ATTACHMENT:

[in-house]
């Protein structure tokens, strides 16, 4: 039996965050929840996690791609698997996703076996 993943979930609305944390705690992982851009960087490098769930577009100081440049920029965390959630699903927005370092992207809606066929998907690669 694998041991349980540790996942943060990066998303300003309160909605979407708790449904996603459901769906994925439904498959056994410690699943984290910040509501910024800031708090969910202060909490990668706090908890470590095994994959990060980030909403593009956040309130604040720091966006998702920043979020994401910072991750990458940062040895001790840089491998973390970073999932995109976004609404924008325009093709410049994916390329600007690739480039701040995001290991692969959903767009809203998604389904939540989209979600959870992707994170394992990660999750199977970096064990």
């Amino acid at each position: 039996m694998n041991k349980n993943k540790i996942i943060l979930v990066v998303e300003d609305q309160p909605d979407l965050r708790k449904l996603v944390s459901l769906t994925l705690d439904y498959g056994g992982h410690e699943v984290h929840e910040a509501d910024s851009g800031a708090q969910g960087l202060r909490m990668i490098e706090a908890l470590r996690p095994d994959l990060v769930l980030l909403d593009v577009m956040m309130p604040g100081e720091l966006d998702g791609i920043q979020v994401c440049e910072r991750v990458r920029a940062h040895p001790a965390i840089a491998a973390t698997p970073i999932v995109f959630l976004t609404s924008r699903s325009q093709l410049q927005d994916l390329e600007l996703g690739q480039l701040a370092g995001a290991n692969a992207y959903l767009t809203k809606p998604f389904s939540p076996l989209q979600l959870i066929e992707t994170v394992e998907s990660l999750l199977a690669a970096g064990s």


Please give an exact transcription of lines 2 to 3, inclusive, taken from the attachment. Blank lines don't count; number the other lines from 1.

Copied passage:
């Protein structure tokens, strides 16, 4: 039996965050929840996690791609698997996703076996 993943979930609305944390705690992982851009960087490098769930577009100081440049920029965390959630699903927005370092992207809606066929998907690669 694998041991349980540790996942943060990066998303300003309160909605979407708790449904996603459901769906994925439904498959056994410690699943984290910040509501910024800031708090969910202060909490990668706090908890470590095994994959990060980030909403593009956040309130604040720091966006998702920043979020994401910072991750990458940062040895001790840089491998973390970073999932995109976004609404924008325009093709410049994916390329600007690739480039701040995001290991692969959903767009809203998604389904939540989209979600959870992707994170394992990660999750199977970096064990």
């Amino acid at each position: 039996m694998n041991k349980n993943k540790i996942i943060l979930v990066v998303e300003d609305q309160p909605d979407l965050r708790k449904l996603v944390s459901l769906t994925l705690d439904y498959g056994g992982h410690e699943v984290h929840e910040a509501d910024s851009g800031a708090q969910g960087l202060r909490m990668i490098e706090a908890l470590r996690p095994d994959l990060v769930l980030l909403d593009v577009m956040m309130p604040g100081e720091l966006d998702g791609i920043q979020v994401c440049e910072r991750v990458r920029a940062h040895p001790a965390i840089a491998a973390t698997p970073i999932v995109f959630l976004t609404s924008r699903s325009q093709l410049q927005d994916l390329e600007l996703g690739q480039l701040a370092g995001a290991n692969a992207y959903l767009t809203k809606p998604f389904s939540p076996l989209q979600l959870i066929e992707t994170v394992e998907s990660l999750l199977a690669a970096g064990s």